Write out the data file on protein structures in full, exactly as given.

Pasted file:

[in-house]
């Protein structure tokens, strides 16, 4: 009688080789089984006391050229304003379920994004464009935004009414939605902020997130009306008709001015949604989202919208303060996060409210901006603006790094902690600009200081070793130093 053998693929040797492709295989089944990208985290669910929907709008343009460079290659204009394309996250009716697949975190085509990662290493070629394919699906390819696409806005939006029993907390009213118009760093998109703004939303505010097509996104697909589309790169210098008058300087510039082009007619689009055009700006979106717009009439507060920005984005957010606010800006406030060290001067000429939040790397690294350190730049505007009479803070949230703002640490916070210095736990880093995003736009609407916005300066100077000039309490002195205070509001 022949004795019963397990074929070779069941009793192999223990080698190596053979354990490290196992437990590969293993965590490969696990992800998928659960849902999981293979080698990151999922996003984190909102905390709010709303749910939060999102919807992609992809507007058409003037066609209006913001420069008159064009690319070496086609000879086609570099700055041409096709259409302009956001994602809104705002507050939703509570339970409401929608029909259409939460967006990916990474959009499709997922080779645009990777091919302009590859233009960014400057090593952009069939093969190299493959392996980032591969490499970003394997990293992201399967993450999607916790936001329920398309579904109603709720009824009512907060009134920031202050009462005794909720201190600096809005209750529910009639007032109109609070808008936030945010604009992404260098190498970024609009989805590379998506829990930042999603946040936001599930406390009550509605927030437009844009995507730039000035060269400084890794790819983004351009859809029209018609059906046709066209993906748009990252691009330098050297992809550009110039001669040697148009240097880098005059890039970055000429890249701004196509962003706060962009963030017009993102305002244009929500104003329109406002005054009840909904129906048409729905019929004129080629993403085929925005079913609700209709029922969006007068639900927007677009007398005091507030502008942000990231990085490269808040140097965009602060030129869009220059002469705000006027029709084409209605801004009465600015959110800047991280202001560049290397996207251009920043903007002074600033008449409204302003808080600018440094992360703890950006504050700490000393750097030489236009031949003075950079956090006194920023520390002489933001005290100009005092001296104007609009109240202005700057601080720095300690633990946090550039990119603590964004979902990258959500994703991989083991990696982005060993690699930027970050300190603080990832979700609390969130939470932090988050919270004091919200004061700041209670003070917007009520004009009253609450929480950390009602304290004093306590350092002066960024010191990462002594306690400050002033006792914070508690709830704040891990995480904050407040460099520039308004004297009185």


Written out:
[in-house]
């Protein structure tokens, strides 16, 4: 009688080789089984006391050229304003379920994004464009935004009414939605902020997130009306008709001015949604989202919208303060996060409210901006603006790094902690600009200081070793130093 053998693929040797492709295989089944990208985290669910929907709008343009460079290659204009394309996250009716697949975190085509990662290493070629394919699906390819696409806005939006029993907390009213118009760093998109703004939303505010097509996104697909589309790169210098008058300087510039082009007619689009055009700006979106717009009439507060920005984005957010606010800006406030060290001067000429939040790397690294350190730049505007009479803070949230703002640490916070210095736990880093995003736009609407916005300066100077000039309490002195205070509001 022949004795019963397990074929070779069941009793192999223990080698190596053979354990490290196992437990590969293993965590490969696990992800998928659960849902999981293979080698990151999922996003984190909102905390709010709303749910939060999102919807992609992809507007058409003037066609209006913001420069008159064009690319070496086609000879086609570099700055041409096709259409302009956001994602809104705002507050939703509570339970409401929608029909259409939460967006990916990474959009499709997922080779645009990777091919302009590859233009960014400057090593952009069939093969190299493959392996980032591969490499970003394997990293992201399967993450999607916790936001329920398309579904109603709720009824009512907060009134920031202050009462005794909720201190600096809005209750529910009639007032109109609070808008936030945010604009992404260098190498970024609009989805590379998506829990930042999603946040936001599930406390009550509605927030437009844009995507730039000035060269400084890794790819983004351009859809029209018609059906046709066209993906748009990252691009330098050297992809550009110039001669040697148009240097880098005059890039970055000429890249701004196509962003706060962009963030017009993102305002244009929500104003329109406002005054009840909904129906048409729905019929004129080629993403085929925005079913609700209709029922969006007068639900927007677009007398005091507030502008942000990231990085490269808040140097965009602060030129869009220059002469705000006027029709084409209605801004009465600015959110800047991280202001560049290397996207251009920043903007002074600033008449409204302003808080600018440094992360703890950006504050700490000393750097030489236009031949003075950079956090006194920023520390002489933001005290100009005092001296104007609009109240202005700057601080720095300690633990946090550039990119603590964004979902990258959500994703991989083991990696982005060993690699930027970050300190603080990832979700609390969130939470932090988050919270004091919200004061700041209670003070917007009520004009009253609450929480950390009602304290004093306590350092002066960024010191990462002594306690400050002033006792914070508690709830704040891990995480904050407040460099520039308004004297009185």